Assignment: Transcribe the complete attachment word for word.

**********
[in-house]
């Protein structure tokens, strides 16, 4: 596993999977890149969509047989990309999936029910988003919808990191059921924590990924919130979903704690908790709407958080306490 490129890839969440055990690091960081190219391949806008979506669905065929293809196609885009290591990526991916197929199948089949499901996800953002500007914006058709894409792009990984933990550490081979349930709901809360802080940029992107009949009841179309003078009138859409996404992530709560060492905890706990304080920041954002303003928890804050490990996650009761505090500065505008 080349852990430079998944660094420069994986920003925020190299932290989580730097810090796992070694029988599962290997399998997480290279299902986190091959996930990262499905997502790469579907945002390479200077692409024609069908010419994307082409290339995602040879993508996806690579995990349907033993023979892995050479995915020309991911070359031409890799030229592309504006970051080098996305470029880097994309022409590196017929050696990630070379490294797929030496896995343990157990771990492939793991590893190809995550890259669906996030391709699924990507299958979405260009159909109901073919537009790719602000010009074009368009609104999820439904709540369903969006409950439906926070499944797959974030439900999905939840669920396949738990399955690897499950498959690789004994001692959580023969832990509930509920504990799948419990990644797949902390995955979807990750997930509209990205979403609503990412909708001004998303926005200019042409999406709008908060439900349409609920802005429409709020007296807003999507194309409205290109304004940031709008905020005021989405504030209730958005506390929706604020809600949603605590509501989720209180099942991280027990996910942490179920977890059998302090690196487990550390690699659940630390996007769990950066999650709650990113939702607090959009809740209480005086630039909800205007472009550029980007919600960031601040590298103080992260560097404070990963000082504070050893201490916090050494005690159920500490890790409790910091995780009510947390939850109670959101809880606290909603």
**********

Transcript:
[in-house]
């Protein structure tokens, strides 16, 4: 596993999977890149969509047989990309999936029910988003919808990191059921924590990924919130979903704690908790709407958080306490 490129890839969440055990690091960081190219391949806008979506669905065929293809196609885009290591990526991916197929199948089949499901996800953002500007914006058709894409792009990984933990550490081979349930709901809360802080940029992107009949009841179309003078009138859409996404992530709560060492905890706990304080920041954002303003928890804050490990996650009761505090500065505008 080349852990430079998944660094420069994986920003925020190299932290989580730097810090796992070694029988599962290997399998997480290279299902986190091959996930990262499905997502790469579907945002390479200077692409024609069908010419994307082409290339995602040879993508996806690579995990349907033993023979892995050479995915020309991911070359031409890799030229592309504006970051080098996305470029880097994309022409590196017929050696990630070379490294797929030496896995343990157990771990492939793991590893190809995550890259669906996030391709699924990507299958979405260009159909109901073919537009790719602000010009074009368009609104999820439904709540369903969006409950439906926070499944797959974030439900999905939840669920396949738990399955690897499950498959690789004994001692959580023969832990509930509920504990799948419990990644797949902390995955979807990750997930509209990205979403609503990412909708001004998303926005200019042409999406709008908060439900349409609920802005429409709020007296807003999507194309409205290109304004940031709008905020005021989405504030209730958005506390929706604020809600949603605590509501989720209180099942991280027990996910942490179920977890059998302090690196487990550390690699659940630390996007769990950066999650709650990113939702607090959009809740209480005086630039909800205007472009550029980007919600960031601040590298103080992260560097404070990963000082504070050893201490916090050494005690159920500490890790409790910091995780009510947390939850109670959101809880606290909603």